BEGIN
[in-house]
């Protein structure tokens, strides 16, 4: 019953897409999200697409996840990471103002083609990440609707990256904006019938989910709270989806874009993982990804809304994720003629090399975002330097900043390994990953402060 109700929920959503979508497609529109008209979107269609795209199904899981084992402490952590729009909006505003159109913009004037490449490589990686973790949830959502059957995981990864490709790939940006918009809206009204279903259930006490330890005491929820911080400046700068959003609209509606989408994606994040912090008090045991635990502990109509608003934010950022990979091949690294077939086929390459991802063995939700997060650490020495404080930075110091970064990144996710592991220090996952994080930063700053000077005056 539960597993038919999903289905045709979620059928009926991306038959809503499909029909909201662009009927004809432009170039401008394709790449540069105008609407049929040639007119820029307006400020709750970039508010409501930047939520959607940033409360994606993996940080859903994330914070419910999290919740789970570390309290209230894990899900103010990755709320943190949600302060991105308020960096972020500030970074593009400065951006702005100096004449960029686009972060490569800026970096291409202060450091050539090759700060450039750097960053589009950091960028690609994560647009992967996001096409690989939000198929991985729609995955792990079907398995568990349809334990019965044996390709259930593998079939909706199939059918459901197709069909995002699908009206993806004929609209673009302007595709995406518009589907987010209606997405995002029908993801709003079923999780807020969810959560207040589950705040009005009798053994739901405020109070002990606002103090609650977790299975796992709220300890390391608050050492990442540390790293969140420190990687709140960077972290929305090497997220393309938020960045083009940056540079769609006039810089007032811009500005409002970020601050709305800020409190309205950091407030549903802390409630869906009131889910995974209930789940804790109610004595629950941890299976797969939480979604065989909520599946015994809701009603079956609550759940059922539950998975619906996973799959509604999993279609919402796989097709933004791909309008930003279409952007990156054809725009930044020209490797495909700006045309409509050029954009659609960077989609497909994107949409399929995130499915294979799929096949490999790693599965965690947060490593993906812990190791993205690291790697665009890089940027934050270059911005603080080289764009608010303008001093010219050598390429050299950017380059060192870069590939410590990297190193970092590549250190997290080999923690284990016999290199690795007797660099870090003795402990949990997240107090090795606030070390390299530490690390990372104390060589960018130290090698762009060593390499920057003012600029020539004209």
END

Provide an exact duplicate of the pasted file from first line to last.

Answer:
[in-house]
């Protein structure tokens, strides 16, 4: 019953897409999200697409996840990471103002083609990440609707990256904006019938989910709270989806874009993982990804809304994720003629090399975002330097900043390994990953402060 109700929920959503979508497609529109008209979107269609795209199904899981084992402490952590729009909006505003159109913009004037490449490589990686973790949830959502059957995981990864490709790939940006918009809206009204279903259930006490330890005491929820911080400046700068959003609209509606989408994606994040912090008090045991635990502990109509608003934010950022990979091949690294077939086929390459991802063995939700997060650490020495404080930075110091970064990144996710592991220090996952994080930063700053000077005056 539960597993038919999903289905045709979620059928009926991306038959809503499909029909909201662009009927004809432009170039401008394709790449540069105008609407049929040639007119820029307006400020709750970039508010409501930047939520959607940033409360994606993996940080859903994330914070419910999290919740789970570390309290209230894990899900103010990755709320943190949600302060991105308020960096972020500030970074593009400065951006702005100096004449960029686009972060490569800026970096291409202060450091050539090759700060450039750097960053589009950091960028690609994560647009992967996001096409690989939000198929991985729609995955792990079907398995568990349809334990019965044996390709259930593998079939909706199939059918459901197709069909995002699908009206993806004929609209673009302007595709995406518009589907987010209606997405995002029908993801709003079923999780807020969810959560207040589950705040009005009798053994739901405020109070002990606002103090609650977790299975796992709220300890390391608050050492990442540390790293969140420190990687709140960077972290929305090497997220393309938020960045083009940056540079769609006039810089007032811009500005409002970020601050709305800020409190309205950091407030549903802390409630869906009131889910995974209930789940804790109610004595629950941890299976797969939480979604065989909520599946015994809701009603079956609550759940059922539950998975619906996973799959509604999993279609919402796989097709933004791909309008930003279409952007990156054809725009930044020209490797495909700006045309409509050029954009659609960077989609497909994107949409399929995130499915294979799929096949490999790693599965965690947060490593993906812990190791993205690291790697665009890089940027934050270059911005603080080289764009608010303008001093010219050598390429050299950017380059060192870069590939410590990297190193970092590549250190997290080999923690284990016999290199690795007797660099870090003795402990949990997240107090090795606030070390390299530490690390990372104390060589960018130290090698762009060593390499920057003012600029020539004209």